This week, British fashion retailer ASOS quietly introduced a new model to its roster, Natasha Ghouri, whose cochlear implant — a surgically implanted hearing device for people who are deaf or hard-of-hearing — was as much on view in the brand’s e-commerce photos as the mushroom-shaped hoop earring she was modelling. Naturally, the responses on Twitter were overwhelmingly positive.
“Definitely not crying because of ASOS using an earring model with a hearing aid,” tweeted Asia Smith. “It’s so refreshing to see this kind of representation for people like me.” Smith’s tweet now has over 32,000 likes and more than 1,000 retweets. Another user, Samina Sheikh, wrote, “This is fantastic to see… My daughter is a cochlear implant-user, [who is] also deaf from birth. This is so inspiring, well done, ASOS,” while another, Georgia May, wrote, “This hits so deep! We need more models [who are deaf or hard-of-hearing]. We need more real-life models. It isn’t something to hide. It makes people with hearing aids, like myself, feel so good.”
“Assistive technology is normal, and it’s great to see it in the zeitgeist,” Stephanie Thomas, of disability fashion styling platform Cur8able, tells Refinery29. Howard A. Rosenblum, the CEO of the National Association of the Deaf, too, thinks normalising the use of models who are deaf or hard-of-hearing in campaigns is one of the keys to destigmatising it. “When we, deaf and hard-of-hearing people, see other deaf and hard-of-hearing people out in the mainstream, we feel seen,” he says. “Such representations celebrate our ‘differences’ which help others realise that we’re not so different.”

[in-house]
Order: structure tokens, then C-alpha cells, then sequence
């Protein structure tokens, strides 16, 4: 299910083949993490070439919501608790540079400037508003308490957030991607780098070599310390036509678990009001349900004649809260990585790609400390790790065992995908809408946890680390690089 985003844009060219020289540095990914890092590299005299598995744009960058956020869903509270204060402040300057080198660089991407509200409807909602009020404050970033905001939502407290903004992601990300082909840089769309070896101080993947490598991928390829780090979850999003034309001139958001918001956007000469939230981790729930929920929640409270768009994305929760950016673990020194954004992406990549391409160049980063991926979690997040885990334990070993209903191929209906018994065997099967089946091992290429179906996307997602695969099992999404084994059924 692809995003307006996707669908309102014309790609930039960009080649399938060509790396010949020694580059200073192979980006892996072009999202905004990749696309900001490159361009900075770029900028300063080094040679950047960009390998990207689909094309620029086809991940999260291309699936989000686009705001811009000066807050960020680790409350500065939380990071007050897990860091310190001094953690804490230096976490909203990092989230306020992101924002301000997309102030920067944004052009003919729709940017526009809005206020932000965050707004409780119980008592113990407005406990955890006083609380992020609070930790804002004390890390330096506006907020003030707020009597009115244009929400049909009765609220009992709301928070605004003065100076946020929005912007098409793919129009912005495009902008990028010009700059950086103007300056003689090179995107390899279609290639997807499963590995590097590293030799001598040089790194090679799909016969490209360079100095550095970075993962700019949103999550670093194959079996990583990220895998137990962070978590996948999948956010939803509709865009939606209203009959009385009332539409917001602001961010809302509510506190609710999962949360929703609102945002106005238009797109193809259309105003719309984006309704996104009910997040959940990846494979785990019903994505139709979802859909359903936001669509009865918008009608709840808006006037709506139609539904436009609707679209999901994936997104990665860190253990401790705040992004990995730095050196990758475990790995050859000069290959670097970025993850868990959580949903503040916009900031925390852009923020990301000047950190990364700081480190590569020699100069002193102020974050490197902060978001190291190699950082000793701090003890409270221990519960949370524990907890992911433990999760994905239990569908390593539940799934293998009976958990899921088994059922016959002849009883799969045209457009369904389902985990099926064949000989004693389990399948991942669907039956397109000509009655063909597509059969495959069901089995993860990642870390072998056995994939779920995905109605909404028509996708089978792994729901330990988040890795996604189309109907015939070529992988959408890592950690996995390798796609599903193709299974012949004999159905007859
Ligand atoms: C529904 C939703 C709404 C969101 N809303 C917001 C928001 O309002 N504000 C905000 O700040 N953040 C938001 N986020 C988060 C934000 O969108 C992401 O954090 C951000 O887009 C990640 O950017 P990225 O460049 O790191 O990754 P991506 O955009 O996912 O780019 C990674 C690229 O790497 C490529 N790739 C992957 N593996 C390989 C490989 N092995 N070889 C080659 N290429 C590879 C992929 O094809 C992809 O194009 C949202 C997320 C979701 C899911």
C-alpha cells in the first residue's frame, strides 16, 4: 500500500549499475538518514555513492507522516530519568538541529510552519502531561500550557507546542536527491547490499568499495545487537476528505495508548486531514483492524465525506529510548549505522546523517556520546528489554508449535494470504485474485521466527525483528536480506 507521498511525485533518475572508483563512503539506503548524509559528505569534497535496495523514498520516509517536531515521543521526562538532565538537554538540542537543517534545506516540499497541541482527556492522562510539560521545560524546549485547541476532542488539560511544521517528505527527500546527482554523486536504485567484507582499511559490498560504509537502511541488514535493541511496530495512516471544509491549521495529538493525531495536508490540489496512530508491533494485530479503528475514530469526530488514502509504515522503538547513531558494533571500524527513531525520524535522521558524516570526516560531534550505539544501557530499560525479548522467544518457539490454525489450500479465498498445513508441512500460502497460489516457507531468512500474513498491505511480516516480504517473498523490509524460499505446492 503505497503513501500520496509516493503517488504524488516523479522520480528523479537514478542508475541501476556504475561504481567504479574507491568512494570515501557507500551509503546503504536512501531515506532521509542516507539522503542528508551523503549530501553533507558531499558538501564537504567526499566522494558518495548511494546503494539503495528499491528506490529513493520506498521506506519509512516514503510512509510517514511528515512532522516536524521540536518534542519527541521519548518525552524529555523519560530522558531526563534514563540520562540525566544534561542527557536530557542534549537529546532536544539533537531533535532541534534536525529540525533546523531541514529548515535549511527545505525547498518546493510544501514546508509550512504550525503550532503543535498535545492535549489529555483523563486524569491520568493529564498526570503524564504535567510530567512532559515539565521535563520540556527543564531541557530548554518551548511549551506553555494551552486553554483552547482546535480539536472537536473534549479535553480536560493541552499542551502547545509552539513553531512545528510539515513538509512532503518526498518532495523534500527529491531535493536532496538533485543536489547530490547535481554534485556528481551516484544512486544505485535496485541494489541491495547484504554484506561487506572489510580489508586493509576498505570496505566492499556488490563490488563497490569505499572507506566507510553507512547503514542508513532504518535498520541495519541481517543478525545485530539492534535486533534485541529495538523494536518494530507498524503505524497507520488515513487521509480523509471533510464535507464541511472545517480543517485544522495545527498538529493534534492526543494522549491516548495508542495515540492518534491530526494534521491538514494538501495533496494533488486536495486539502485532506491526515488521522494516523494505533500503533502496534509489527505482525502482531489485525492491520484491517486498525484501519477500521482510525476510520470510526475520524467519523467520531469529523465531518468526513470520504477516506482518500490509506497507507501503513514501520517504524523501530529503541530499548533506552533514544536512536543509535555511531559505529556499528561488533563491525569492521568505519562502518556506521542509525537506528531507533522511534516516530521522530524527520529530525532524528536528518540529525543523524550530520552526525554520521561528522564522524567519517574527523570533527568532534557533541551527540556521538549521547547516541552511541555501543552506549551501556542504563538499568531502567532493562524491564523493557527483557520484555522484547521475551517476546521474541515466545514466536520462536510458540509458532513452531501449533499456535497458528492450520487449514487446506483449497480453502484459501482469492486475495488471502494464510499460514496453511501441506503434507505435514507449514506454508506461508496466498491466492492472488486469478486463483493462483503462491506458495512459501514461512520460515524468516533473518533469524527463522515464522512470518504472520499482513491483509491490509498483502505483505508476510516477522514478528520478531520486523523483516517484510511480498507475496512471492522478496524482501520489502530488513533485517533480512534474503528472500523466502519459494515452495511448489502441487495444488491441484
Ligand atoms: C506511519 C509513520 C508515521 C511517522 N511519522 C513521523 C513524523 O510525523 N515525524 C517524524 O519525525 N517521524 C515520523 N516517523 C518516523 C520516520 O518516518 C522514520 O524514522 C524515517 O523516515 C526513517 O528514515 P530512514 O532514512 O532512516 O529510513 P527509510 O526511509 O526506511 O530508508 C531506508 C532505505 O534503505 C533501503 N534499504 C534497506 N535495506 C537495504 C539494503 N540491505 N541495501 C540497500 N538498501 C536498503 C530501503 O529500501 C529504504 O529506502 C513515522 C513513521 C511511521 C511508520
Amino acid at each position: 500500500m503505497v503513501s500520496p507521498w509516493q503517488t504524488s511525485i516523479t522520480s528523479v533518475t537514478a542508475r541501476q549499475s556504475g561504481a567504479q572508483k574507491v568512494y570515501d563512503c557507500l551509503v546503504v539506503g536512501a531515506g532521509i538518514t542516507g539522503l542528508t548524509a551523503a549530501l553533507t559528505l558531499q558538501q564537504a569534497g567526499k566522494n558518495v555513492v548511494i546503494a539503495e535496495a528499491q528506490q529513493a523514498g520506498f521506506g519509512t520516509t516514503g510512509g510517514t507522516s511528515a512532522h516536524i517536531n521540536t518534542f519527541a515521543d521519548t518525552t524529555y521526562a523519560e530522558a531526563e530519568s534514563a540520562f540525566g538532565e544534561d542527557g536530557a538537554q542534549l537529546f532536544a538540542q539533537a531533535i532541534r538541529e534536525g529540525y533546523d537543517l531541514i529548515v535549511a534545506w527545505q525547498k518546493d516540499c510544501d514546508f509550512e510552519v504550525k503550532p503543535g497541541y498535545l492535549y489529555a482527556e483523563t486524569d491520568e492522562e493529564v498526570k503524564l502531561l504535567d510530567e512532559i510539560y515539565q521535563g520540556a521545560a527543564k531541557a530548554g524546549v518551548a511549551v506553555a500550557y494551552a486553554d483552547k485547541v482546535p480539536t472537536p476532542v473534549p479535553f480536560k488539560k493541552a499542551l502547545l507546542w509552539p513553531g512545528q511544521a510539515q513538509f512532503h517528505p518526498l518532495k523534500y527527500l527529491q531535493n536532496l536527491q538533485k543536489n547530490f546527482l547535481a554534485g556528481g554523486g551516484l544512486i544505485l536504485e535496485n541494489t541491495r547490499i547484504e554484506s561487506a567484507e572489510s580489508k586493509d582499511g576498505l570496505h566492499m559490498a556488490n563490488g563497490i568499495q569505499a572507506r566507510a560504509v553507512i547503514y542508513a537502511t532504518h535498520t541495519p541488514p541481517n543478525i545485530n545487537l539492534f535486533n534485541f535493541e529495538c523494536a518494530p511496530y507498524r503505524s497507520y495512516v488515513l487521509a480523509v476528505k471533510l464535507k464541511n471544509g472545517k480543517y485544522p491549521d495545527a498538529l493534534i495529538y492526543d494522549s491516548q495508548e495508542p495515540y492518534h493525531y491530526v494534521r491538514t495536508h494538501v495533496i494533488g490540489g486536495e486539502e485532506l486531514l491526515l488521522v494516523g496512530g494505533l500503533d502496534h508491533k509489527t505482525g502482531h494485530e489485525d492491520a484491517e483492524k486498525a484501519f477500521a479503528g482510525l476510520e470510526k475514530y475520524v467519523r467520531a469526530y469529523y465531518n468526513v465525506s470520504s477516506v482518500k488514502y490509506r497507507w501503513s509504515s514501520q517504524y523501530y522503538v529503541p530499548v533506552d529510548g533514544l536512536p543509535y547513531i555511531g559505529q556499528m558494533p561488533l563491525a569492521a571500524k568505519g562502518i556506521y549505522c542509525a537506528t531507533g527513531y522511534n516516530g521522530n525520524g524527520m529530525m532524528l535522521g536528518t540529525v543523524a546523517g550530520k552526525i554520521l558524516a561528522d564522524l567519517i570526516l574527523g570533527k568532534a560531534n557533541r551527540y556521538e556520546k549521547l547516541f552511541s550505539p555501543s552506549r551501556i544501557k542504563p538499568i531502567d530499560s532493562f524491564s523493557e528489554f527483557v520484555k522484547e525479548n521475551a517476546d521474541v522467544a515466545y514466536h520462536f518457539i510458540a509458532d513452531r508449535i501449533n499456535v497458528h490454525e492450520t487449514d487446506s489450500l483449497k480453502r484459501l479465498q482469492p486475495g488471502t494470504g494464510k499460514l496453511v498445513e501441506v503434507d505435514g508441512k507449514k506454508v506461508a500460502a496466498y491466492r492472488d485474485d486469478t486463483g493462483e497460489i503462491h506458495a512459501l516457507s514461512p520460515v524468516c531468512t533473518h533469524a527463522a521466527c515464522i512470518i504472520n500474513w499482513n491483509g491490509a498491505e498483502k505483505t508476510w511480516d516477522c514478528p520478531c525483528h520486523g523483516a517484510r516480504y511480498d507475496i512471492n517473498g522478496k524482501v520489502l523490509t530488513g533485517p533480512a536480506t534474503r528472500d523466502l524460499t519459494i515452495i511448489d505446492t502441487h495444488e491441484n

As Richard Kramer, the chief executive of Sense, a U.K.-based charity for people with complex disabilities (including people who are deaf-blind) pointed out in a tweet, this is a meaningful step: “We still have a long way to go but [it’s] great to see such refreshing and empowering representation and [brands] embracing a positive inclusion agenda.” He’s right. As we saw when artist Chella Man, in partnership with fashion brand Private Policy, launched an ear jewellery collection, designed to celebrate the beauty within the deaf and hard-of-hearing communities, one collection can make a significant impact. (50% of the proceeds from the jewelry items went to the Deaf Queer Resource Center, the non-profit organisation dedicated to deaf, queer people, and the capsule collection was covered by major outlets like Vogue, HypeBae, and The Cut.) Given the reach that ASOS has — the company recently purchased Topshop, reported 24.9 million customers in the six months ending in February 2021, and has 11.4 million Instagram followers — this one could be even greater.
“Biggest love to ASOS for welcoming me in and breaking boundaries as this will really help and inspire people out there,” wrote Ghouri in a post on her Instagram. If the scale of responses is any indication, it already has.
Refinery29 reached out to ASOS, but the brand was not available for comment at this time.
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